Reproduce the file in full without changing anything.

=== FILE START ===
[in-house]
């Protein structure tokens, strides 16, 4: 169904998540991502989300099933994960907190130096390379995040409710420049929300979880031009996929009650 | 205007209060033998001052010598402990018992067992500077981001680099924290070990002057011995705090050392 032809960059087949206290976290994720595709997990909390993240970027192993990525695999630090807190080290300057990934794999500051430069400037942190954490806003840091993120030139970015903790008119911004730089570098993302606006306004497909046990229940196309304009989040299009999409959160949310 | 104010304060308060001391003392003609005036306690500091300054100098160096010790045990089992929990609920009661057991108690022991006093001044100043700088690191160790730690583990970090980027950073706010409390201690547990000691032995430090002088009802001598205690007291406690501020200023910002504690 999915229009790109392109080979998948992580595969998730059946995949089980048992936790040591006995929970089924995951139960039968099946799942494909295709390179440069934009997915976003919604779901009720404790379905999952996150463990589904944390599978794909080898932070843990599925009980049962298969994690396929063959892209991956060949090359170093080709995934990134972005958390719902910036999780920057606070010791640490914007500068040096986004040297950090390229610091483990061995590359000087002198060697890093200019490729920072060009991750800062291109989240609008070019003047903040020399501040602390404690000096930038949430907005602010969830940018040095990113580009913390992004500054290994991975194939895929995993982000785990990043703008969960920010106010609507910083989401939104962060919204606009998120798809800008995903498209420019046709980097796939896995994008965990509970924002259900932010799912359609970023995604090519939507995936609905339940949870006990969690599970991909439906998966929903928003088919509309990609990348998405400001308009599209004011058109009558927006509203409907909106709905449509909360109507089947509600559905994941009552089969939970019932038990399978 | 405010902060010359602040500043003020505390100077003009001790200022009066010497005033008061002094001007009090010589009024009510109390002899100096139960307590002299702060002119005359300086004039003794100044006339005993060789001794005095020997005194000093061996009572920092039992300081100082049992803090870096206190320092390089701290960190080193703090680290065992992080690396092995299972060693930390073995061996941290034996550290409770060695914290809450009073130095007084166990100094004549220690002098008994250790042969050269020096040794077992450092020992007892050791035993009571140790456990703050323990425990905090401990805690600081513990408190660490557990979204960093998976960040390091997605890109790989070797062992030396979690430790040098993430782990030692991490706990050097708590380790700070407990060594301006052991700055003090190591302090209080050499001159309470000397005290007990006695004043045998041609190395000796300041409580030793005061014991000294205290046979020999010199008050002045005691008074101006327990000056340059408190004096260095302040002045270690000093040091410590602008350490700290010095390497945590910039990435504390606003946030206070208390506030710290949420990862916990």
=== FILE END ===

[in-house]
């Protein structure tokens, strides 16, 4: 169904998540991502989300099933994960907190130096390379995040409710420049929300979880031009996929009650 | 205007209060033998001052010598402990018992067992500077981001680099924290070990002057011995705090050392 032809960059087949206290976290994720595709997990909390993240970027192993990525695999630090807190080290300057990934794999500051430069400037942190954490806003840091993120030139970015903790008119911004730089570098993302606006306004497909046990229940196309304009989040299009999409959160949310 | 104010304060308060001391003392003609005036306690500091300054100098160096010790045990089992929990609920009661057991108690022991006093001044100043700088690191160790730690583990970090980027950073706010409390201690547990000691032995430090002088009802001598205690007291406690501020200023910002504690 999915229009790109392109080979998948992580595969998730059946995949089980048992936790040591006995929970089924995951139960039968099946799942494909295709390179440069934009997915976003919604779901009720404790379905999952996150463990589904944390599978794909080898932070843990599925009980049962298969994690396929063959892209991956060949090359170093080709995934990134972005958390719902910036999780920057606070010791640490914007500068040096986004040297950090390229610091483990061995590359000087002198060697890093200019490729920072060009991750800062291109989240609008070019003047903040020399501040602390404690000096930038949430907005602010969830940018040095990113580009913390992004500054290994991975194939895929995993982000785990990043703008969960920010106010609507910083989401939104962060919204606009998120798809800008995903498209420019046709980097796939896995994008965990509970924002259900932010799912359609970023995604090519939507995936609905339940949870006990969690599970991909439906998966929903928003088919509309990609990348998405400001308009599209004011058109009558927006509203409907909106709905449509909360109507089947509600559905994941009552089969939970019932038990399978 | 405010902060010359602040500043003020505390100077003009001790200022009066010497005033008061002094001007009090010589009024009510109390002899100096139960307590002299702060002119005359300086004039003794100044006339005993060789001794005095020997005194000093061996009572920092039992300081100082049992803090870096206190320092390089701290960190080193703090680290065992992080690396092995299972060693930390073995061996941290034996550290409770060695914290809450009073130095007084166990100094004549220690002098008994250790042969050269020096040794077992450092020992007892050791035993009571140790456990703050323990425990905090401990805690600081513990408190660490557990979204960093998976960040390091997605890109790989070797062992030396979690430790040098993430782990030692991490706990050097708590380790700070407990060594301006052991700055003090190591302090209080050499001159309470000397005290007990006695004043045998041609190395000796300041409580030793005061014991000294205290046979020999010199008050002045005691008074101006327990000056340059408190004096260095302040002045270690000093040091410590602008350490700290010095390497945590910039990435504390606003946030206070208390506030710290949420990862916990």